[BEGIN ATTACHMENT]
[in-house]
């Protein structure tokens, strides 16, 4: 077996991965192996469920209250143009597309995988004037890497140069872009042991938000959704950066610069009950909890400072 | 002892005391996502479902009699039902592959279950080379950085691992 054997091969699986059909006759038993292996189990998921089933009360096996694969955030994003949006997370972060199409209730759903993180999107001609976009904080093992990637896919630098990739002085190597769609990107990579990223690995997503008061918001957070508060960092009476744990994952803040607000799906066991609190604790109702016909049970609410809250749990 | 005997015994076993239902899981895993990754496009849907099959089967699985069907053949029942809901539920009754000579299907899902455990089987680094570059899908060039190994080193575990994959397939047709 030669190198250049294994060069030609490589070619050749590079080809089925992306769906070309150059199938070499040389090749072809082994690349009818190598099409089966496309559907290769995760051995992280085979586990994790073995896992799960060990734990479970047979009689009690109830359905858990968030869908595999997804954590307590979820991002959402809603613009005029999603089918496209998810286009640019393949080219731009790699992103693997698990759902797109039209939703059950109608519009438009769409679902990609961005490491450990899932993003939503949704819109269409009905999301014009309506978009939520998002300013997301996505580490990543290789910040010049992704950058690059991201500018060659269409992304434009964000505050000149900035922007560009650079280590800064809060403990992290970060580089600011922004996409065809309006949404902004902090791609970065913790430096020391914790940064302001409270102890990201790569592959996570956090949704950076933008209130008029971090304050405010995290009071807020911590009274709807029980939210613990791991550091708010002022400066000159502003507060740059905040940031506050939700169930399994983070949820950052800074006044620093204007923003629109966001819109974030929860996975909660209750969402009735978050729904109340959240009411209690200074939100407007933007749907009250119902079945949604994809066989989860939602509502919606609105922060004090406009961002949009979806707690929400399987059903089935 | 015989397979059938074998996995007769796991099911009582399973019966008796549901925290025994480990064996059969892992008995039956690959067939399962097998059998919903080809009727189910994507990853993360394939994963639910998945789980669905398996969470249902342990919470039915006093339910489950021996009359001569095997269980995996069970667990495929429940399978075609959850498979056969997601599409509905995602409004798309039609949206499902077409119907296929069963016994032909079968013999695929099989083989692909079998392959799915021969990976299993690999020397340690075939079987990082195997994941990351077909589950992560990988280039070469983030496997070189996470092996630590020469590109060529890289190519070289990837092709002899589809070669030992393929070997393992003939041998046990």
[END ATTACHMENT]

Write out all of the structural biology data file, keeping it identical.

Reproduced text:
[in-house]
């Protein structure tokens, strides 16, 4: 077996991965192996469920209250143009597309995988004037890497140069872009042991938000959704950066610069009950909890400072 | 002892005391996502479902009699039902592959279950080379950085691992 054997091969699986059909006759038993292996189990998921089933009360096996694969955030994003949006997370972060199409209730759903993180999107001609976009904080093992990637896919630098990739002085190597769609990107990579990223690995997503008061918001957070508060960092009476744990994952803040607000799906066991609190604790109702016909049970609410809250749990 | 005997015994076993239902899981895993990754496009849907099959089967699985069907053949029942809901539920009754000579299907899902455990089987680094570059899908060039190994080193575990994959397939047709 030669190198250049294994060069030609490589070619050749590079080809089925992306769906070309150059199938070499040389090749072809082994690349009818190598099409089966496309559907290769995760051995992280085979586990994790073995896992799960060990734990479970047979009689009690109830359905858990968030869908595999997804954590307590979820991002959402809603613009005029999603089918496209998810286009640019393949080219731009790699992103693997698990759902797109039209939703059950109608519009438009769409679902990609961005490491450990899932993003939503949704819109269409009905999301014009309506978009939520998002300013997301996505580490990543290789910040010049992704950058690059991201500018060659269409992304434009964000505050000149900035922007560009650079280590800064809060403990992290970060580089600011922004996409065809309006949404902004902090791609970065913790430096020391914790940064302001409270102890990201790569592959996570956090949704950076933008209130008029971090304050405010995290009071807020911590009274709807029980939210613990791991550091708010002022400066000159502003507060740059905040940031506050939700169930399994983070949820950052800074006044620093204007923003629109966001819109974030929860996975909660209750969402009735978050729904109340959240009411209690200074939100407007933007749907009250119902079945949604994809066989989860939602509502919606609105922060004090406009961002949009979806707690929400399987059903089935 | 015989397979059938074998996995007769796991099911009582399973019966008796549901925290025994480990064996059969892992008995039956690959067939399962097998059998919903080809009727189910994507990853993360394939994963639910998945789980669905398996969470249902342990919470039915006093339910489950021996009359001569095997269980995996069970667990495929429940399978075609959850498979056969997601599409509905995602409004798309039609949206499902077409119907296929069963016994032909079968013999695929099989083989692909079998392959799915021969990976299993690999020397340690075939079987990082195997994941990351077909589950992560990988280039070469983030496997070189996470092996630590020469590109060529890289190519070289990837092709002899589809070669030992393929070997393992003939041998046990």